Ever hear a mom say that she doesn’t mind getting up four times a night for feedings, or say that she doesn’t believe in raising her voice when shit hits the fan at home? She may tell you she has THE MOM GENE. She’ll say this and you’ll nod knowingly. She loves being a mom. She LOVES IT!
Does she feel the incredible amount of societal pressure put upon us moms to proclaim that we were put on this earth to mother? Maybe. But she is letting you know that she’s great, everything is fine, it’s all under control. She has The Mom Gene, she’s made for all things parent.
I hate this, The Mom Gene. The implication is that you’re not good enough if you don’t tell people you love it, and provide examples of sacrificial acts (like getting the most amazing ice cream for yourself and trading it for a half-eaten, melted vanilla because someone spies yours and suddenly NEEDS it, and you hand it over). It also implies that those who don’t like mom things aren’t good parents.
I love my children. They love me back (pretty sure). I make the best decisions I can for them with the skills and knowledge that I have, hoping they can make good decisions when they have the opportunity to do so. All I want is for them to be happy, successful, and own homes with an in-law suite for me when I’m old.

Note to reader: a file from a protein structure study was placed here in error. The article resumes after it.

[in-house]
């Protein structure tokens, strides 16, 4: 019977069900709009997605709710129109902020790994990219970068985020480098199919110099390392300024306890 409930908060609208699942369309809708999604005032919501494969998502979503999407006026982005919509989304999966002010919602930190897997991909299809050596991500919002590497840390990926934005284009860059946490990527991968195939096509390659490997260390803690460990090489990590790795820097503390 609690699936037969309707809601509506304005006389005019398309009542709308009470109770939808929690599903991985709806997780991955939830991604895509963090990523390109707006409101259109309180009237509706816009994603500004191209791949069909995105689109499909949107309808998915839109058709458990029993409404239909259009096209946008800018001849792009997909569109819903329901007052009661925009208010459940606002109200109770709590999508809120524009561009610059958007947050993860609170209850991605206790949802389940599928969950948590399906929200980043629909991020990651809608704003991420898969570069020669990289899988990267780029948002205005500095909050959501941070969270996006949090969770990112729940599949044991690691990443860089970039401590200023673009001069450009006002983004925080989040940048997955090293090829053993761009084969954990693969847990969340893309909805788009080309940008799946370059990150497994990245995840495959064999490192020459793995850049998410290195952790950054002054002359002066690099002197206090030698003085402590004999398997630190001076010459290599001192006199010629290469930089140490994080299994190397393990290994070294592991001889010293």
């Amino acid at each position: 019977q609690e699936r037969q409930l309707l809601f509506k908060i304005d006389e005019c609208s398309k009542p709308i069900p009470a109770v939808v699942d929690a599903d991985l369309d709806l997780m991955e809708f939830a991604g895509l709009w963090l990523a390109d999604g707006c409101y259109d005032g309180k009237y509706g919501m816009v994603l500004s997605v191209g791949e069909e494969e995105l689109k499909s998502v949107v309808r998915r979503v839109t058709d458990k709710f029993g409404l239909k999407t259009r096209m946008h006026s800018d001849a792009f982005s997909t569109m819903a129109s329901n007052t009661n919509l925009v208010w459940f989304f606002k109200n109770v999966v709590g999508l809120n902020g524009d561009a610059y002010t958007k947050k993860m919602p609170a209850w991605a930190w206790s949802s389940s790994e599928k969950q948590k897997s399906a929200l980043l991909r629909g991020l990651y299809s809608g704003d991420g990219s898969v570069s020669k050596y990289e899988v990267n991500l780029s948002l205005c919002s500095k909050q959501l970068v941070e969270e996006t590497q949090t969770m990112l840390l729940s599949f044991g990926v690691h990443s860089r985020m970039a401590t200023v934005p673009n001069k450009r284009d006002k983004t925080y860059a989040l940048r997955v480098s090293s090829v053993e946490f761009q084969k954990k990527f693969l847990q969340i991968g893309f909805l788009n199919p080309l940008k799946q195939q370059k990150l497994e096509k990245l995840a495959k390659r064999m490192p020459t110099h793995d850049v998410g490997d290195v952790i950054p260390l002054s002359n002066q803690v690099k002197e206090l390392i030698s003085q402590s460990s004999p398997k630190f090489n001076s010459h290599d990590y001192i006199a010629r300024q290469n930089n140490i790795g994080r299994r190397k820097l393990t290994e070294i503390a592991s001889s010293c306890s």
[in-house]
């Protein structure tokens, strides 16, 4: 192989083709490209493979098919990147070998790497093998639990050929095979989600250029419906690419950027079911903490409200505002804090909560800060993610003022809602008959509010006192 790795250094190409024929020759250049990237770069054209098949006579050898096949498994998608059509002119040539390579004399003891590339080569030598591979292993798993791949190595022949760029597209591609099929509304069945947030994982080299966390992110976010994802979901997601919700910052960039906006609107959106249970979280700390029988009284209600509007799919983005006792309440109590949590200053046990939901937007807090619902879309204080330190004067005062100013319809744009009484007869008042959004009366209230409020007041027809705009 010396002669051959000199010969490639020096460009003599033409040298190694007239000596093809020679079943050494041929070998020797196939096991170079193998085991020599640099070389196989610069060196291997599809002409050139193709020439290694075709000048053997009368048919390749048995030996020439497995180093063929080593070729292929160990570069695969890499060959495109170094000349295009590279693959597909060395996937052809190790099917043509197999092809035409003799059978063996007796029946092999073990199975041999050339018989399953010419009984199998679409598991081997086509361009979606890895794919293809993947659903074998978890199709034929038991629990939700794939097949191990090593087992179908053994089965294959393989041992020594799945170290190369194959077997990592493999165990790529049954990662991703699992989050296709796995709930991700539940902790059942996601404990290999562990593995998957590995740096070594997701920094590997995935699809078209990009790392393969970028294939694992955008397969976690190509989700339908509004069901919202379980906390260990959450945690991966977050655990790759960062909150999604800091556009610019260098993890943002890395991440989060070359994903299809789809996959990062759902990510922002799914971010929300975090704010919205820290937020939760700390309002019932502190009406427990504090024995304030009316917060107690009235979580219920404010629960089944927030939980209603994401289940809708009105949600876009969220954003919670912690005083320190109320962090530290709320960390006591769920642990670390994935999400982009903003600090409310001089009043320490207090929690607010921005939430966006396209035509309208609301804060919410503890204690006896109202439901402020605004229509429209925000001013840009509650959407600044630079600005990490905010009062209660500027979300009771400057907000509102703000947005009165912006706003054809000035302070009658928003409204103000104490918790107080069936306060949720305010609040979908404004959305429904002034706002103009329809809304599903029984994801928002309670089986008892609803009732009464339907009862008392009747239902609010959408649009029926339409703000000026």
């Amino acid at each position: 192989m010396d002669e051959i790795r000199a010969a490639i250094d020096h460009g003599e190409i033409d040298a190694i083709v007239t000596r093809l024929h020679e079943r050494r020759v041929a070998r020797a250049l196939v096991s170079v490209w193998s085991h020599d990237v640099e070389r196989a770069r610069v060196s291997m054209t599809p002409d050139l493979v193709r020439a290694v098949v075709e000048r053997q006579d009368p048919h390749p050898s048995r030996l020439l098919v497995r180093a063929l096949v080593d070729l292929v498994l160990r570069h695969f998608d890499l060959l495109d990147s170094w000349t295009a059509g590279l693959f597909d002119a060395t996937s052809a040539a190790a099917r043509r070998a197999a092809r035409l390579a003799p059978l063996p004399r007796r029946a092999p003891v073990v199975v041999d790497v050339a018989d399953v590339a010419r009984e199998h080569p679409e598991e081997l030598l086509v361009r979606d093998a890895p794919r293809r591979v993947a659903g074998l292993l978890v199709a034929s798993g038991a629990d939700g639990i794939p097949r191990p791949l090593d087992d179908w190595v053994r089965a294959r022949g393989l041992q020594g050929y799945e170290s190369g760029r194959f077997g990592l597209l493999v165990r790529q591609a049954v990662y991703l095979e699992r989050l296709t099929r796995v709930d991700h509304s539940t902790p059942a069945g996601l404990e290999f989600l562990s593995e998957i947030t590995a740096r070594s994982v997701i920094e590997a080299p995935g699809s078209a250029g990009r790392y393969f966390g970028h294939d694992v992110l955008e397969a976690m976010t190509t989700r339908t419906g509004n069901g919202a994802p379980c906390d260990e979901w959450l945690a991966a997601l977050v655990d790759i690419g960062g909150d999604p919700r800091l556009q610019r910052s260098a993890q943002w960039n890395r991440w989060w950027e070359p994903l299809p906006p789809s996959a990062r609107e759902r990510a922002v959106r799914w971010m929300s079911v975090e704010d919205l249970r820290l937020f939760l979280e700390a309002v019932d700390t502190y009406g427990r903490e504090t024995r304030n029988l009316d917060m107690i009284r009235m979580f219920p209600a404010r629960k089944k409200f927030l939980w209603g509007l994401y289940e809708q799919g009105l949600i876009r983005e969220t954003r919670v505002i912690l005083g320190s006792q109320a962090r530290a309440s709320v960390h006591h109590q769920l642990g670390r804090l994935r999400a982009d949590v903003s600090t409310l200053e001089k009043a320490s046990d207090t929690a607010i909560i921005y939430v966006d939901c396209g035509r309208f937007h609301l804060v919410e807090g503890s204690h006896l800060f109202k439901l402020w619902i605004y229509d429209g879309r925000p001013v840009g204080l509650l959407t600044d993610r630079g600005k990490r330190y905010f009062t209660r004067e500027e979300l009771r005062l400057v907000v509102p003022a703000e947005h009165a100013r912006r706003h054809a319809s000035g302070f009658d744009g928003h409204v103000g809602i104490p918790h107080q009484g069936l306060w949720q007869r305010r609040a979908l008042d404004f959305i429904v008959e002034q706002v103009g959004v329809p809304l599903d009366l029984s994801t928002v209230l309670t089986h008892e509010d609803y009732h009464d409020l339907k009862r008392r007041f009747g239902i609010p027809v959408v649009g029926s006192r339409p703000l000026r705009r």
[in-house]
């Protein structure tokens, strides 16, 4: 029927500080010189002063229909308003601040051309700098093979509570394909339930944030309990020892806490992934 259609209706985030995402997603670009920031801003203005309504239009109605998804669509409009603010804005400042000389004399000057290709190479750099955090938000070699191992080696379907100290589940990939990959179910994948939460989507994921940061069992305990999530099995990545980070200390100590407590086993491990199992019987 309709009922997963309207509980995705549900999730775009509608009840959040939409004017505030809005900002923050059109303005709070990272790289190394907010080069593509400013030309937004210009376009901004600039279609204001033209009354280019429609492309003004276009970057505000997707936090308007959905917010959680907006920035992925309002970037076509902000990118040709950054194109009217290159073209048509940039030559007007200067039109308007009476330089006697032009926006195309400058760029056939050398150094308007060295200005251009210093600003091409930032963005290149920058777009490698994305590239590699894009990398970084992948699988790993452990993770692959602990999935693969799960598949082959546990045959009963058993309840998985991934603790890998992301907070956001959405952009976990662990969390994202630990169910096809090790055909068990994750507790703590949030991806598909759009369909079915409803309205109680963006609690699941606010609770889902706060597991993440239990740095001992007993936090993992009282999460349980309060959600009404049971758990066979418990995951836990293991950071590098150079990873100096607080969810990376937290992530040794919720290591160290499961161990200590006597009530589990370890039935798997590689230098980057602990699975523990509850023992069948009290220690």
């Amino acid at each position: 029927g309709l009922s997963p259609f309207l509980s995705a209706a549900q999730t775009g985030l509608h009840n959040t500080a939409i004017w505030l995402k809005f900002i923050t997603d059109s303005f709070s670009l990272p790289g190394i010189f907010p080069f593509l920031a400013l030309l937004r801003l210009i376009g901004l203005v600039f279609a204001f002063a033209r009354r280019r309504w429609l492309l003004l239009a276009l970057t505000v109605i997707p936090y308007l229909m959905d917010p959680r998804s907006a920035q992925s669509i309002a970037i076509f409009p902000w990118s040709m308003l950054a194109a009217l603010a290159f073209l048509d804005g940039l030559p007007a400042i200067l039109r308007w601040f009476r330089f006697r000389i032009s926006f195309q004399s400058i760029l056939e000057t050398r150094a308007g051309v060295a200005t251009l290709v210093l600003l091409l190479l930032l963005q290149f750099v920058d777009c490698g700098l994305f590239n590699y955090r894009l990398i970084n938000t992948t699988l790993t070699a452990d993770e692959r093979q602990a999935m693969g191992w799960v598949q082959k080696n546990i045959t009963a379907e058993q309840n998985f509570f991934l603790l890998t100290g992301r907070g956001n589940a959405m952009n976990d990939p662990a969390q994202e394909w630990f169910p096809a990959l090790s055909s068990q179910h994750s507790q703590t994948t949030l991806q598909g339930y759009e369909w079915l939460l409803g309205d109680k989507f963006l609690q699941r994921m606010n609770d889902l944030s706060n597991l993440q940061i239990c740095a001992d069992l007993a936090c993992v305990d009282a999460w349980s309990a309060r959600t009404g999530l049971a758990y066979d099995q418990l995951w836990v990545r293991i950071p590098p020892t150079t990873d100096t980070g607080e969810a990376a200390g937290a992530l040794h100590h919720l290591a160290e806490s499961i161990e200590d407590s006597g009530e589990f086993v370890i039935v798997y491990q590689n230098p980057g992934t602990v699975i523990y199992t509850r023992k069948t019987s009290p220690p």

Mom things I am not good at: Playing Barbies. Sitting on the couch and doing nothing else but watching kid TV. Playgrounds. Patience. Controlling my anxiety when I hear, “Guess what? We decided to get the paint and Sharpies out while you were in the shower, so come into the living room and sit on the new couches when you’re dressed!”
Mom things I am good at: Organizing and cleaning a room when children are actively using it. Scheduling appointments, practices, games, playdates. Reading. Cleaning paint and Sharpie off of things. Laundry. Dispensing vitamins.
I’m still a good mom even if I have no interest in participating in a complicated made-up game that combines hopscotch, tag, costume changes, and Uno cards. I’m still a good mom when I measure the days in fifteen minute increments because the thought of making it twelve hours to bedtime is overwhelming. I’m still a good mom if I tell my child they can have a taste of my ice cream but they can finish the half eaten vanilla cone and, next time, I will help them choose something different.
My Mom Gene may be a bit different, and not just because I immediately think of high rise denim. I celebrate my parenting strengths and occasionally see opportunity in my weaknesses. It’s ok to naturally be an operational, logistical mom.
When I feel that pressure to show The Mom Gene, I don’t pretend everything is fine, that I LOVE this all the time. There is a lot of hard work and stress mixed in with the joy of mothering. To not outwardly acknowledge how tiring this can be perpetuates the pressure to have The Mom Gene, and continues to make moms who don’t like tea parties feel inferior.
Next time you see a mom talking about The Mom Gene, pull her aside and tell her it’s ok if hers looks different. Then, get her an ice cream cone she won’t have to share.